Mason says that working in a synagogue, “I get to become present to my own Jewishness.”

“Working with children, I get to be inspired by being a part of Jewish continuity. I don’t have children of my own. I’m not going to have children of my own, so where can my own passion for Jewish continuity thrive? It strives for what I can provide for younger Jewish people.”

Mason’s life changed again in 1998, when a mutual friend introduced him to Miami appellate attorney Robert Glazier.

“It’s what we call in Jewish tradition, a shidduch, an introduction,” Mason says. “1998 predates iPhones, cellphones and Facebook. The only way to meet was exchanging voicemails on a telephone. I told him, ‘If you ever want to see who I am, I play the piano at Temple Israel every Friday night.’ He came to Temple Israel the Friday night after Thanksgiving, the fall of 1998. We had both just turned 40 and were unattached. How does it happen? At no time at all, we were a committed couple. Within a short few weeks a committed couple.”

Glazier joined Temple Israel. “His leadership skills quickly leaked out, revealed themselves to the more seasoned congregants,” Mason said. “In a very short period of time, he was serving on the board, chairing important committees at Temple Israel and served as the president of Temple Israel from 2005 to 2007.”

Says Glazier: “They trusted Alan. And if Alan trusted me, they trusted me.”

In 2000, Glazier, Mason and other Temple Israel congregants took the bold step of coming out publicly and launching Ru'ach, the area’s first mainstream LGBT havurah, or fellowship.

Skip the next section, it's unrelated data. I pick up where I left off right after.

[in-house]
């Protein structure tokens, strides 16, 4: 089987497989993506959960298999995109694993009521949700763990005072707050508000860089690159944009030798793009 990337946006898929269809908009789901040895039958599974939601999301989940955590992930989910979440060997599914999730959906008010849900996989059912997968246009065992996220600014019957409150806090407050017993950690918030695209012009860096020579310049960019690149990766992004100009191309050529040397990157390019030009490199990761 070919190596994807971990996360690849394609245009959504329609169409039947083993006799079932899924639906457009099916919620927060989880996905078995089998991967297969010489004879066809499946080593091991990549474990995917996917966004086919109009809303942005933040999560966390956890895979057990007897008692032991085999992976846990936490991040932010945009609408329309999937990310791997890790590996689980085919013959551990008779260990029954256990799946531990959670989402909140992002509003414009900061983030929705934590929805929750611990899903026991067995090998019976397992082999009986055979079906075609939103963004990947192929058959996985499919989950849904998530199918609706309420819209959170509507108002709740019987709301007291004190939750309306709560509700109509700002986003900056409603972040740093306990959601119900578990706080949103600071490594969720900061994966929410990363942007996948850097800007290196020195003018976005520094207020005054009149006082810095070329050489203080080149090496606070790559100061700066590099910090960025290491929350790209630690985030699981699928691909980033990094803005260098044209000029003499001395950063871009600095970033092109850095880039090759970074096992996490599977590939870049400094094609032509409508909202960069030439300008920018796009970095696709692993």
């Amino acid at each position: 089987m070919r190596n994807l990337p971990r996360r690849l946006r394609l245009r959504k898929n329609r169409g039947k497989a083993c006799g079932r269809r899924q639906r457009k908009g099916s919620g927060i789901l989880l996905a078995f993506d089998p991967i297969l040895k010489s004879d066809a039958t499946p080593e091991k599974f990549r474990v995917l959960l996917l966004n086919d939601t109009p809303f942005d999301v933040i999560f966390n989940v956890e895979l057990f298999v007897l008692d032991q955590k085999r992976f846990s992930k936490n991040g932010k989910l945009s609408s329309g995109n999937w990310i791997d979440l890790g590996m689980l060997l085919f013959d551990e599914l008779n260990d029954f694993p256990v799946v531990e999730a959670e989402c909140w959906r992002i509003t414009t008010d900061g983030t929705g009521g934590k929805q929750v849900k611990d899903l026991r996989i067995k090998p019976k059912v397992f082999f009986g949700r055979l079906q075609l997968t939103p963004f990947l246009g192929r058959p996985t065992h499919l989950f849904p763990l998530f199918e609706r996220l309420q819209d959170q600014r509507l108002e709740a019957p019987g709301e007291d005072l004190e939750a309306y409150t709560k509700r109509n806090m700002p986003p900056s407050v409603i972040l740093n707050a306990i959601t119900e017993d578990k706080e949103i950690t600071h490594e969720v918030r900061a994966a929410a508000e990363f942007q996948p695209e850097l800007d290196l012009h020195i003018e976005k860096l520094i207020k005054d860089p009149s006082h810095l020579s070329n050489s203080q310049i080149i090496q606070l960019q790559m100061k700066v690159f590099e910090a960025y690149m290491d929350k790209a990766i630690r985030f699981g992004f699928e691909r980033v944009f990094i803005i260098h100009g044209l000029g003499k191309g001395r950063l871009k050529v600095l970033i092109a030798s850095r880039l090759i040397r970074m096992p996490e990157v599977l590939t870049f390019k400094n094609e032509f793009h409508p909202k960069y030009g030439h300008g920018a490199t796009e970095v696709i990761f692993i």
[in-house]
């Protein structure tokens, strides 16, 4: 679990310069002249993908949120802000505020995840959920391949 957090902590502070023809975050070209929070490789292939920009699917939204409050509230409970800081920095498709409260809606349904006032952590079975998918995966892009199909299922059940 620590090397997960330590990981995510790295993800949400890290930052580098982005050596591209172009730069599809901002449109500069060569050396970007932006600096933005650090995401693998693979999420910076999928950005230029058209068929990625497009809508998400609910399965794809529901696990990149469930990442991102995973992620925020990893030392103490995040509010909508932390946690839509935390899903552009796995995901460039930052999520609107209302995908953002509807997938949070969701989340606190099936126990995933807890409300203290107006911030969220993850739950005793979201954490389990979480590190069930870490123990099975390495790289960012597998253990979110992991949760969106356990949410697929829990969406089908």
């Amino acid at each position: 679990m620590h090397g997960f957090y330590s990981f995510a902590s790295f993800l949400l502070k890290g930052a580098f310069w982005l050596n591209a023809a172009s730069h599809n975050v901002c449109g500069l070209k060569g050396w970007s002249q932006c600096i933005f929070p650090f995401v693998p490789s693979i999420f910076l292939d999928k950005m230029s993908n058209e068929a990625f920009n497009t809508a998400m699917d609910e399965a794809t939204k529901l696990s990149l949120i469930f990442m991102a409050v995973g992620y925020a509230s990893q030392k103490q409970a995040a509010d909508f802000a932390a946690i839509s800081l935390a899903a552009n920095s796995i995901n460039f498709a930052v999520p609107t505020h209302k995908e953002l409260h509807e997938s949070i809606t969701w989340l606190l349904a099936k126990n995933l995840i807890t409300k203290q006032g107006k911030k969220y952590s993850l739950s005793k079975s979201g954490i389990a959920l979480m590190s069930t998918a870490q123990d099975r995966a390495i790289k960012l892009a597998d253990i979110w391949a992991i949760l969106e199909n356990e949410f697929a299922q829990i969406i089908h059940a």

“I like a mainstream synagogue that is fully welcoming of gays and lesbians,” Glazier told the Miami Herald 16 years ago. “That meets my spiritual needs better than a predominately gay and lesbian temple. I like the diversity that exists at Temple Israel.”

Mason and Glazier married Sept. 27, 2010, in Greenwich, Connecticut. Several days later, they had a religious wedding ceremony at Temple Israel.

Three years ago, Glazier was diagnosed with pancreatic cancer. He has documented his medical battle and continues to raise awareness about the disease, which has a five-year survival rate of only 7 percent.

“That initial shock was something they both couldn’t come to terms with,” says Mark Nedlin, a close family friend and fellow Temple Israel member. “That whole time was like a carpet pulled out from under [Alan]. Robert’s illness — that he’s going to die, that death is expected — only God knows when. Alan is a remarkable person. He’s able to adapt. He’s worn many hats. Whatever life throws him, he’ll do it again.”

Nedlin describes Mason and Glazier as “a strong, dynamic couple in a very quiet way.”

“They’re not activists. They’re not involved in the gay world, they’re really not. They’ve been this tower of a couple for all these years and have not really been out and about. They’ve been quiet about it. They’ve shown a very beautiful side to gay couples, making it normal and accepted. In a quiet way, they’ve paved the way.”

This weekend, Temple Israel will honor Mason at its Friday night service (featuring an appearance by the synagogue’s former cantorial soloist, Karina Zilberman) and with a special concert Saturday night.

“I’m awed by it beyond belief,” Glazier says. “Synagogues honor rabbis, cantors, they honor clergy. Generally, they don’t honor the guy who plays the piano. I say with a little bit of embarrassment and a lot of pride, that Alan has had such an effect on the community that they’re honoring him.”

If you go

▪ What: Winter Jewish Music Concert Presents Alan Mason 25th Anniversary Concert

▪ Where: 137 NE 19th St., Miami

▪ When: 8 p.m. Saturday, May 7

▪ Tickets: $36 plus $2.25 service fee. www.jewishconcert.org/tickets or call Temple Israel Executive Director Joel Berger at 305-573-5900